Hospitals may be either permanent (that is, they exist in both peacetime and war) or temporary (established during war only). In the Soviet armed forces permanent hospitals are classified according to function as garrison hospitals, district hospitals, hospitals under the jurisdiction of individual branches of the armed services (for example, air force or navy), or hospitals under central jurisdiction. The oldest hospital in Russia, the Main Military Hospital (now named for N. N. Burdenko), founded in Moscow in 1707, is under central jurisdiction. Hospitals that offer preparation, specialization, and advanced training for physicians are called clinical hospitals (for example, the S. M. Kirov Clinical Military Hospital of the Military Medical Academy). District hospitals are also treatment, scientific and clinical, and training centers that provide medical service for a military district; they provide treatment for patients with the most complex and serious diseases and serve as centers for the advanced medical training of district personnel. Garrison hospitals provide medical service for military units of the one or more garrisons attached to the given hospital. Temporary hospitals are subdivided into mobile field hospitals of various types (surgical, therapeutic, infectious, and hospitals for the superficially wounded) and evacuation hospitals. Mobile field hospitals are intended for the immediate care of the troops; they have regular vehicular transport, tents, and the necessary equipment for setting up operations in areas outside of population centers. These hospitals are designed for mass admissions of the battle-wounded and sick; they provide medical treatment according to their type and place in the system of provisions for the treatment and evacuation of troops.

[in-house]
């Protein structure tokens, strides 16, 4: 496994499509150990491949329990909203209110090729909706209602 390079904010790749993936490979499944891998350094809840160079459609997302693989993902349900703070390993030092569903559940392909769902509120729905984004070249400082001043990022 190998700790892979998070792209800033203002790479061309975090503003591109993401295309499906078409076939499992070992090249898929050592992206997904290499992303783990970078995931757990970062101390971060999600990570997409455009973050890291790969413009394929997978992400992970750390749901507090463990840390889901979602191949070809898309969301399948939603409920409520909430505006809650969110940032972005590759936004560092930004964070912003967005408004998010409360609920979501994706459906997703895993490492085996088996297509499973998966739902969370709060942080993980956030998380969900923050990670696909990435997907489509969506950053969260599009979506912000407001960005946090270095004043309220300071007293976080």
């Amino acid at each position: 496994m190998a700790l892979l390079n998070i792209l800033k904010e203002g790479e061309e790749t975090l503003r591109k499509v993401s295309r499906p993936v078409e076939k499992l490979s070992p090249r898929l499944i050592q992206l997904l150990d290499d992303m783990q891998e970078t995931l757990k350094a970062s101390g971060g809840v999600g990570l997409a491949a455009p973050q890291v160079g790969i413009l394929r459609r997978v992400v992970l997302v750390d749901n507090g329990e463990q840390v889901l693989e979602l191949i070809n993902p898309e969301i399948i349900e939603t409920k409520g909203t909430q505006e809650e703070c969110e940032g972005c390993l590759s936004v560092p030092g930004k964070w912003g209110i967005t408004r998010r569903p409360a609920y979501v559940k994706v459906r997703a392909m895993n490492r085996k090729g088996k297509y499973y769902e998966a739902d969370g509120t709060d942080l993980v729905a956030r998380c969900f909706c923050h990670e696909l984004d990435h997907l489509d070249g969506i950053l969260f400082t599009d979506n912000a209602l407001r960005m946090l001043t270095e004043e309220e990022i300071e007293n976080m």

A. S. GEORGIEVSKII
What does it mean when you dream about a hospital?
The hospital is a place to heal and get back to health and back into the flow of life. The hospital also suggests the need to pay attention to one’s health.